Human factors, automation, and alerting mechanisms in nursing home electronic health records
Alexander, Gregory Lynn, 1961-
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The objective was to evaluate a clinical decision support system in an electronic medical record (EMR) to determine activation frequencies, patterns of activity, and how automated alerting mechanisms affect clinical responses in three Midwestern nursing homes where administrative staff had committed to implementing an EMR and clinical decision system called OneTouch Technologies. Automated alerts in the OneTouch EMR including constipation, decline in condition, dehydration, improvement in condition, skin integrity, weight gain, and weight loss were evaluated. Using alert calculations, frequencies of alerts and triggers were counted. Spearman's rank correlations were determined between the frequency of active alerts and the number of secondary diagnoses for residents. Finally, a comparison was made of clinical responses to active and non-active alerts. Alert data from two facilities totaling 155 days were included in the study. The most frequent alerts were dehydration and improvement in condition. One moderately significant positive correlation was found between the number of secondary diagnoses and weight gain alert frequencies in residents who had a CVA. There were significantly more responses than no clinical responses overall. However, there were as many clinical responses to conditions with no active alerts as active. The study concluded that frequencies of alerts is an indicator of how much information has to be managed in order to meet complex issues in nursing home residents. Automated alerts play a role in reminding nursing home staff of potential trouble spots in resident care.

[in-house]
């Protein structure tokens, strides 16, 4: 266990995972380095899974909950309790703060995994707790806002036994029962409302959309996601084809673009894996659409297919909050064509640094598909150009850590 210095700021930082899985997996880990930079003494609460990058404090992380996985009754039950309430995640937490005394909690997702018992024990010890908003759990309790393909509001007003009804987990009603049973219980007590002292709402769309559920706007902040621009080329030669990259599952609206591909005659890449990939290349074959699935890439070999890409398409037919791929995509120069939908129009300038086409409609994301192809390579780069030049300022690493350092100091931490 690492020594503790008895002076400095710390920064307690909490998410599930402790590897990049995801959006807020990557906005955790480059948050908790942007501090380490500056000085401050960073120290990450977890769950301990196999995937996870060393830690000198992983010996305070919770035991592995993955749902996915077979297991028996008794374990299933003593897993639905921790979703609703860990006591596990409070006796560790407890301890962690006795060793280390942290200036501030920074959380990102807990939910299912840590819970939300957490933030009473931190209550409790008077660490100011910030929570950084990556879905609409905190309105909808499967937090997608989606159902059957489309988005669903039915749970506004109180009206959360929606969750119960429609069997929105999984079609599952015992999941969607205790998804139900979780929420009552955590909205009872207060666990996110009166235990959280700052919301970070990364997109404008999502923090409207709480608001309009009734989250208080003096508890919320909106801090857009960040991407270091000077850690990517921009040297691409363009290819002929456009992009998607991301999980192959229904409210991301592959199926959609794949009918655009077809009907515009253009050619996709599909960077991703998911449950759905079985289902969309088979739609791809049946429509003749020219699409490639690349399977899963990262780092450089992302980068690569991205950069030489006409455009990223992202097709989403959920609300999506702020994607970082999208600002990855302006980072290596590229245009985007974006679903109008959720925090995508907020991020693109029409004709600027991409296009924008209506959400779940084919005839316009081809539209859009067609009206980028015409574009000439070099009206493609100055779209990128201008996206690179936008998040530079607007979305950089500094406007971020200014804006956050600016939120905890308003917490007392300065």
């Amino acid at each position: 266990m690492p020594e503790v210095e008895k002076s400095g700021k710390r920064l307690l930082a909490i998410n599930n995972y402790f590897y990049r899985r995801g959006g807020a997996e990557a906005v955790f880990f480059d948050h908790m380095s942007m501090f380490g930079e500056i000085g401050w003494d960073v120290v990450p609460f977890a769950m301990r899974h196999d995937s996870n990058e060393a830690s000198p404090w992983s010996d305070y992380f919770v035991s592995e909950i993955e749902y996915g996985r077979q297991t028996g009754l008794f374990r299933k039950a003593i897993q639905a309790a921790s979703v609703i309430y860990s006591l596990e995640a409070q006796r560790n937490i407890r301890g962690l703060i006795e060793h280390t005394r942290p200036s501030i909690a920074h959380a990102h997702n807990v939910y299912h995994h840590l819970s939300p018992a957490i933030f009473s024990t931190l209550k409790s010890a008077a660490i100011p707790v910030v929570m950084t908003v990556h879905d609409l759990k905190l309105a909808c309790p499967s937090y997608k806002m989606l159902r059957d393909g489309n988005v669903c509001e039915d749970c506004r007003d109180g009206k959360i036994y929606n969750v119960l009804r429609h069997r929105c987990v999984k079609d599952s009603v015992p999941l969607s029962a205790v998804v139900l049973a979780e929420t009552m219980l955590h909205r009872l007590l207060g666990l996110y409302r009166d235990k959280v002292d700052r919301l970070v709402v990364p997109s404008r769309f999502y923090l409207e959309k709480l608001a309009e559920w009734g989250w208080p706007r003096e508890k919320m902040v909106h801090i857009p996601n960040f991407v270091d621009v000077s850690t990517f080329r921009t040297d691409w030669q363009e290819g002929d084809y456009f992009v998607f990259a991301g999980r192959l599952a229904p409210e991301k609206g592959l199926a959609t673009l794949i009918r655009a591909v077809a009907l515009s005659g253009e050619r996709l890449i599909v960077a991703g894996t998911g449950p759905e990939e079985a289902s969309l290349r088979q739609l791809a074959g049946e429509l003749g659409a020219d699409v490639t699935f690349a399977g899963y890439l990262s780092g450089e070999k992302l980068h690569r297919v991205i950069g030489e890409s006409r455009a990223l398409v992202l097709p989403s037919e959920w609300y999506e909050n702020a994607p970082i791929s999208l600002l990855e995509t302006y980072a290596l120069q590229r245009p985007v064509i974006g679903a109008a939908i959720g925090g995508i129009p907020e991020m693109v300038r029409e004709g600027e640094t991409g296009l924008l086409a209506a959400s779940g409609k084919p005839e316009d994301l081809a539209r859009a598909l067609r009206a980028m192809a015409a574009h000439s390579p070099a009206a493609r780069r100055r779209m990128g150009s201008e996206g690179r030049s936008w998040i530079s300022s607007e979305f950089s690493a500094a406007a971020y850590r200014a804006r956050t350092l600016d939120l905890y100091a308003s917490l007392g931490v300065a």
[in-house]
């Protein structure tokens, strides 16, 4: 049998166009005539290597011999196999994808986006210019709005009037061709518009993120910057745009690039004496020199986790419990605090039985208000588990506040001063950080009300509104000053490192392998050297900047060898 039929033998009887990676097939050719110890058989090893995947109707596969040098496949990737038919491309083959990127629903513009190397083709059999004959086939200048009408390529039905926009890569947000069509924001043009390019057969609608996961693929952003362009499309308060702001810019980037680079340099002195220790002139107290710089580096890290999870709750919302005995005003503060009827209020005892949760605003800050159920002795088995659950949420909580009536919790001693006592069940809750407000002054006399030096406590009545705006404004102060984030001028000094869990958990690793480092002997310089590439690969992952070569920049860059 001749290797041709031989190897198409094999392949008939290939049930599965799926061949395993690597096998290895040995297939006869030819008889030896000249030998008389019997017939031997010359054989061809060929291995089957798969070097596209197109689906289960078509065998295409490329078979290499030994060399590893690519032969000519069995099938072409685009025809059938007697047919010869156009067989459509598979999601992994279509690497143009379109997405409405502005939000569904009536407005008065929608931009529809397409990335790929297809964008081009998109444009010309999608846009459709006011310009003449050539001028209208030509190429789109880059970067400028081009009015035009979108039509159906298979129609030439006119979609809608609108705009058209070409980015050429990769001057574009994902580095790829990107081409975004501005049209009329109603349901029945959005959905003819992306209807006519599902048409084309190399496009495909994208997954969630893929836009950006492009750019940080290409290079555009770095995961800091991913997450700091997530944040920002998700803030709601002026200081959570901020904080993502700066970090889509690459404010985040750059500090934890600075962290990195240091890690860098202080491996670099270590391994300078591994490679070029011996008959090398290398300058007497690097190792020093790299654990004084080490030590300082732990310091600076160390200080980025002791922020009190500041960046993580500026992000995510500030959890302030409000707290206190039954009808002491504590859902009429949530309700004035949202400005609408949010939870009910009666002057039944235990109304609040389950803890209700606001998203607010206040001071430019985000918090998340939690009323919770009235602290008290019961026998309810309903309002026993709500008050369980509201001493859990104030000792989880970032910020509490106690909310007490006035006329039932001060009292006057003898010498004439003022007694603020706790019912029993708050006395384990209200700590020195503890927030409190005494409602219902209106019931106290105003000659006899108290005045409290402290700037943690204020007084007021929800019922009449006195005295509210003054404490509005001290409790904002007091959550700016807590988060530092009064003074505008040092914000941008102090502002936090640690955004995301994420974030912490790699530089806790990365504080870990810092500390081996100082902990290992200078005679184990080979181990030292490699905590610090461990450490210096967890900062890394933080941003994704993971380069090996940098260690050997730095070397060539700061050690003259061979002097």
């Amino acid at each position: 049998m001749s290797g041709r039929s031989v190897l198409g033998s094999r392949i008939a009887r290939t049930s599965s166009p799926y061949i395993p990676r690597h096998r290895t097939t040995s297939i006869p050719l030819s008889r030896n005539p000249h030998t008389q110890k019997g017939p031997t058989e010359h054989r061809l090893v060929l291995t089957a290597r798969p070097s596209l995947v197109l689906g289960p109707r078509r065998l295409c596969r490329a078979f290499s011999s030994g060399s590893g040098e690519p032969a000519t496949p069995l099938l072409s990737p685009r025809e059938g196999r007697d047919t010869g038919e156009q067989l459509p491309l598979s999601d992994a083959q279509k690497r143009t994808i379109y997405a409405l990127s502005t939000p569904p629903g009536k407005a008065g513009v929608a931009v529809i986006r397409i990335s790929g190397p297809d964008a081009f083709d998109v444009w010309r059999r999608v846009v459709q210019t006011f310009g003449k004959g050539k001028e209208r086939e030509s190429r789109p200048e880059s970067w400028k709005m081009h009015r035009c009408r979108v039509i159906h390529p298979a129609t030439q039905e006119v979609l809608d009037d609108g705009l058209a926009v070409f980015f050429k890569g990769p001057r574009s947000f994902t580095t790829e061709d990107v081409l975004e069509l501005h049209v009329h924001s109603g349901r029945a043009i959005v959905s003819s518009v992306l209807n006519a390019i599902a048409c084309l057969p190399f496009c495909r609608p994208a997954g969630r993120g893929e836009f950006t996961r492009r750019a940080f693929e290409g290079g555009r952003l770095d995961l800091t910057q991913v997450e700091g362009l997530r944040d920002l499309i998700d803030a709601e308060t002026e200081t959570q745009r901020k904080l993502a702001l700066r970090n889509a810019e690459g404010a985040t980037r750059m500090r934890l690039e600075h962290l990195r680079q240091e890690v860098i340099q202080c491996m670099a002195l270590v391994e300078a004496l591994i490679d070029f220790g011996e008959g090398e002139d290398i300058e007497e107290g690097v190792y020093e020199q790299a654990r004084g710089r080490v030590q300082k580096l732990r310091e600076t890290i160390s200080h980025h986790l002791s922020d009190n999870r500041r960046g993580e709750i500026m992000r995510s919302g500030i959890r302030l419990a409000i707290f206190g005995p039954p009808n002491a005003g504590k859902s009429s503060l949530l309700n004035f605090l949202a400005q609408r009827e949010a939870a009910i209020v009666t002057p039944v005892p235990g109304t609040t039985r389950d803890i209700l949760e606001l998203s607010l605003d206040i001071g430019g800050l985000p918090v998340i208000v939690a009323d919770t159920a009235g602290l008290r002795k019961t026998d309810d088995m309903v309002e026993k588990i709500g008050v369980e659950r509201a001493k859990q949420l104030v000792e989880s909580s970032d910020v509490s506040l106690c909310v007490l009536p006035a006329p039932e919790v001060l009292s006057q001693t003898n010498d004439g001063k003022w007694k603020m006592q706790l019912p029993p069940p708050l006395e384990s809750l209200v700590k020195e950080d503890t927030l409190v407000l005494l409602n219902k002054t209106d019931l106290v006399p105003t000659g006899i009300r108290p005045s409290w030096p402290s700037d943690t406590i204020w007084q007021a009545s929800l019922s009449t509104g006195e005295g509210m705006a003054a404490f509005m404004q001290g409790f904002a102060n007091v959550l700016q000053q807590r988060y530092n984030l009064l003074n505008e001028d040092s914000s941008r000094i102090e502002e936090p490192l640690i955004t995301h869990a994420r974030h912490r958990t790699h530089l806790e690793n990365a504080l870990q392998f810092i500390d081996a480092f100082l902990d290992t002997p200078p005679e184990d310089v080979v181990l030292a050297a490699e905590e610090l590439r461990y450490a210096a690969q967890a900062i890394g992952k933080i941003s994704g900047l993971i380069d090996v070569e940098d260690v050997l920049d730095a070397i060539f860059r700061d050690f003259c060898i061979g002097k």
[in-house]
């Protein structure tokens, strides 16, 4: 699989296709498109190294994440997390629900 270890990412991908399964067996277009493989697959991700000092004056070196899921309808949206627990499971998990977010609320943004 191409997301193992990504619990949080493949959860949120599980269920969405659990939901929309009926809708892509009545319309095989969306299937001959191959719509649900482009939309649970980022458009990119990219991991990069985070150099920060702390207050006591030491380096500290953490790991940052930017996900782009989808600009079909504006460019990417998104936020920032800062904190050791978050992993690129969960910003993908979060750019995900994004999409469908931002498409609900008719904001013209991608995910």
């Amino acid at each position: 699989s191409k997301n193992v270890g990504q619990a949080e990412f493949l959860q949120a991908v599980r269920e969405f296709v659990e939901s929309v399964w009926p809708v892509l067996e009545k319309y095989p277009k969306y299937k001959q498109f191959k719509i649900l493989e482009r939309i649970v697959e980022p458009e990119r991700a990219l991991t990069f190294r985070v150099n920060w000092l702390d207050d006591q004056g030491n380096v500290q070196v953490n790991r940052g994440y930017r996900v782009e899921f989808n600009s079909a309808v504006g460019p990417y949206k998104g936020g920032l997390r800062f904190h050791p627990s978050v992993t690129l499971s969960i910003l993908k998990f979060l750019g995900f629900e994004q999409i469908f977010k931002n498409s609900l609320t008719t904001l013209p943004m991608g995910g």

2005 Freely available dissertations (MU)